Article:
Jesse Baron, Real Life Mag
There's a cute little hamster when Yelp loads, Seamless talks down to us via subway ads and text notifications, Lyft's logo used to be a pink mustache, Venmo wants us to know which of our friends are hanging out without us... Why do our apps treat us like children? Do we like to be coddled? Jesse Baron's investigation of our relationship with service apps is witty and insightful.
Krissah Thompson, Washington Post
FLOTUS provided us with one of the DNC's best speeches. Meet the woman who helps Michelle Obama put her exquisite thoughts into powerful words.
Myles Tanzer and Rawiya Kameir, The FADER
A decade after Dave Chappelle's masterpiece of a show went off the air, eight artists and fans explain what made it so special and influential, and why it still matters today.
Sarah Smarsh, Longreads
"Men compose the immense majority of both women’s assailants and women’s official protectors," Smarsh writes. It's no coincidence recent mass shootings in the U.S. were committed by men with a history of domestic violence. Only one in ten police people are women (that means 88% of cops are men); domestic violence — 95% of which is committed by men on women — is a rampant problem for a reason. Through a harrowing story of a Wichita woman's experience with domestic violence and the system that failed her, Smarsh tells us exactly why this country is in need of female cops.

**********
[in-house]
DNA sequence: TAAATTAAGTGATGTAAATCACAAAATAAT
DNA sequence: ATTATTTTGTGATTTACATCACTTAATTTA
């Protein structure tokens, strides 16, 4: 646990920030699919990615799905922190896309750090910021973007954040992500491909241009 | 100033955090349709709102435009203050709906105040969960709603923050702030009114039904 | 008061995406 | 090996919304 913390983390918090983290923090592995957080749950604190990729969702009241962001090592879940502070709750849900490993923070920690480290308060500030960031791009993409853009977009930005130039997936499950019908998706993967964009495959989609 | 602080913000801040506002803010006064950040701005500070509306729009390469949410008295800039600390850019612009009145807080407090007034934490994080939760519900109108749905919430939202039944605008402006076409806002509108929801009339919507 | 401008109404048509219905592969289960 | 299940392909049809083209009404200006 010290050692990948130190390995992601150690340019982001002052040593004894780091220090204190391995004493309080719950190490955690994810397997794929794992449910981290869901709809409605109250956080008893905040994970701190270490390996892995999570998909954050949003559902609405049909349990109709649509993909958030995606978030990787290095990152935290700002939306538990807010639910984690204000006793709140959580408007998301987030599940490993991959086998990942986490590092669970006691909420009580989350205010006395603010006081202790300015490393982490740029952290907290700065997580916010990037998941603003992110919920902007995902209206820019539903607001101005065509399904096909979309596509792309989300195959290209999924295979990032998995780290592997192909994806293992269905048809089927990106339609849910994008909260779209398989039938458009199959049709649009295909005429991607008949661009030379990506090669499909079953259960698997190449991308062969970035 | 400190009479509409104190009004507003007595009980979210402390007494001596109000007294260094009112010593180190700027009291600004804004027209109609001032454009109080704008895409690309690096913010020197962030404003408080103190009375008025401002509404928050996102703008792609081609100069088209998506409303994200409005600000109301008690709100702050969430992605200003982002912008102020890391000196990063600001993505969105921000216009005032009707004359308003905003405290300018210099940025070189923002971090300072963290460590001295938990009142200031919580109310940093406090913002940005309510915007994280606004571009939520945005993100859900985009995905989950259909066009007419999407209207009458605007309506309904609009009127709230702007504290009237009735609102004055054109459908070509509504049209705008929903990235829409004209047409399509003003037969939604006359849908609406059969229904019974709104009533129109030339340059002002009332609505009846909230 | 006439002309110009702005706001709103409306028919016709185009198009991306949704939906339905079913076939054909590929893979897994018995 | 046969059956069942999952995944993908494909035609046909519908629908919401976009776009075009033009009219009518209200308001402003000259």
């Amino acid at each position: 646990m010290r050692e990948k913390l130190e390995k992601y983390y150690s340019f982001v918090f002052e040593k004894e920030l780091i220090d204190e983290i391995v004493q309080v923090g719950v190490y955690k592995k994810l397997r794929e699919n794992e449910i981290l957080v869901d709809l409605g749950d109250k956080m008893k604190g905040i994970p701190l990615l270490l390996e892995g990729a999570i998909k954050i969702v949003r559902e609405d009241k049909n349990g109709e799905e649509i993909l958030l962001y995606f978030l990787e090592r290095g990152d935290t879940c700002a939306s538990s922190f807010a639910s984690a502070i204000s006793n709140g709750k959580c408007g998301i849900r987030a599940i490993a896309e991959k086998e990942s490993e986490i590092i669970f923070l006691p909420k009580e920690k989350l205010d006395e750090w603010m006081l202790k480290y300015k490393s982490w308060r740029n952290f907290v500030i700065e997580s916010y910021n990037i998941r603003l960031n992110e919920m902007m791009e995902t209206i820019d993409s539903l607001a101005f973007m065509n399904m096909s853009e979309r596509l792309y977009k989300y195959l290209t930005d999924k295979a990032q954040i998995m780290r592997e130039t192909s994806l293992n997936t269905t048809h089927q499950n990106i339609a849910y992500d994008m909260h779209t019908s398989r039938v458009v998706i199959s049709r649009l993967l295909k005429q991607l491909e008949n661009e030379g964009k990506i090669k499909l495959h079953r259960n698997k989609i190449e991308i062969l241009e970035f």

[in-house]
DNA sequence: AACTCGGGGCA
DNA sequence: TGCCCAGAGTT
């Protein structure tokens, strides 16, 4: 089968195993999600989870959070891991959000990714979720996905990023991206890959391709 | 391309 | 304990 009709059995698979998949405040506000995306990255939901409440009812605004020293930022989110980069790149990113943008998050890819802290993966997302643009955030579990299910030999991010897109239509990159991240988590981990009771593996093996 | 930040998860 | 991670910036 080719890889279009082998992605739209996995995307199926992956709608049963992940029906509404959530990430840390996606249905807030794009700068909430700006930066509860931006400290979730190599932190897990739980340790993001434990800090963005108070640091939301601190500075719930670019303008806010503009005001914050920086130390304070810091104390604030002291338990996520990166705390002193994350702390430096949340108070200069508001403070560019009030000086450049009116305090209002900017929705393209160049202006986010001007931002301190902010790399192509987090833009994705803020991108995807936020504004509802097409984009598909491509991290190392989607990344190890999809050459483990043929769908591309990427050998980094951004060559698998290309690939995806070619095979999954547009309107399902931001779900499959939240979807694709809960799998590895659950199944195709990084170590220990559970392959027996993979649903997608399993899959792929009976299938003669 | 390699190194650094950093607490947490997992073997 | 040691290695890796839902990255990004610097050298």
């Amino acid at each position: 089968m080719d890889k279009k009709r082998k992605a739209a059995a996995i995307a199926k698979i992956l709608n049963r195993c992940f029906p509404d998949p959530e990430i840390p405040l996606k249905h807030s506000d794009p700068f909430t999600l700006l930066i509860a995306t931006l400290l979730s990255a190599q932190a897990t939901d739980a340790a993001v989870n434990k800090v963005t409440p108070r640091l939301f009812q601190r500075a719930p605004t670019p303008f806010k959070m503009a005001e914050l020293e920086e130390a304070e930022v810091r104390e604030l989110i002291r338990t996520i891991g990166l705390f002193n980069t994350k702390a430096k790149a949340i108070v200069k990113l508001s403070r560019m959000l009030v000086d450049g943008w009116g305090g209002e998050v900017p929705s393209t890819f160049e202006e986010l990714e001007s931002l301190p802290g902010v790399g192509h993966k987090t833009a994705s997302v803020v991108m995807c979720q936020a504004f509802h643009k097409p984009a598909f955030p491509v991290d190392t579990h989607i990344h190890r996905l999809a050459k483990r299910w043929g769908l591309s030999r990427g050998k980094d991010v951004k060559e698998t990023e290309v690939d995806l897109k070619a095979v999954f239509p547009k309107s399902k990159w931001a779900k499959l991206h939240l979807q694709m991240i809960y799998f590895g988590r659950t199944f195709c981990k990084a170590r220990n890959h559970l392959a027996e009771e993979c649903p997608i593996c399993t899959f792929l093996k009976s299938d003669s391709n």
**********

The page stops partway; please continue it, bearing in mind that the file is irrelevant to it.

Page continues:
Andrew Nosnitsky, The FADER
Gucci Mane got out of prison and immediately recorded his new album Everybody Looking, which, with the help of Mike WiLL Made-It, only took six days. Here, we learn about the new, healthy, extremely toned Gucci — and how he's still the same Gucci that he's always been inside, only sober.
Julie Makinen, LA Times
The most popular publication making the rounds in Japan right now is an illustrated magazine about life in Los Angeles that was printed in 1976. UCLA during the Ford administration, a Kareem Abdul-Jabbar-led Lakers, and instructions on "How To Jog" are all included in the massive, 200-page time capsule.
Roxane Gay, New York Times
Artist and writer Dennis Cooper kept a blog with a beloved, cult following with a fascination with the human condition. One day this June, Cooper logged into his Google account and found his entire, 14-year old blog had been removed. The deletion had no explanation no matter how many support lines he called. Nothing but a claim that the blog had violated the Terms of Service agreement, but not how. The moral of this story: don't trust the Cloud.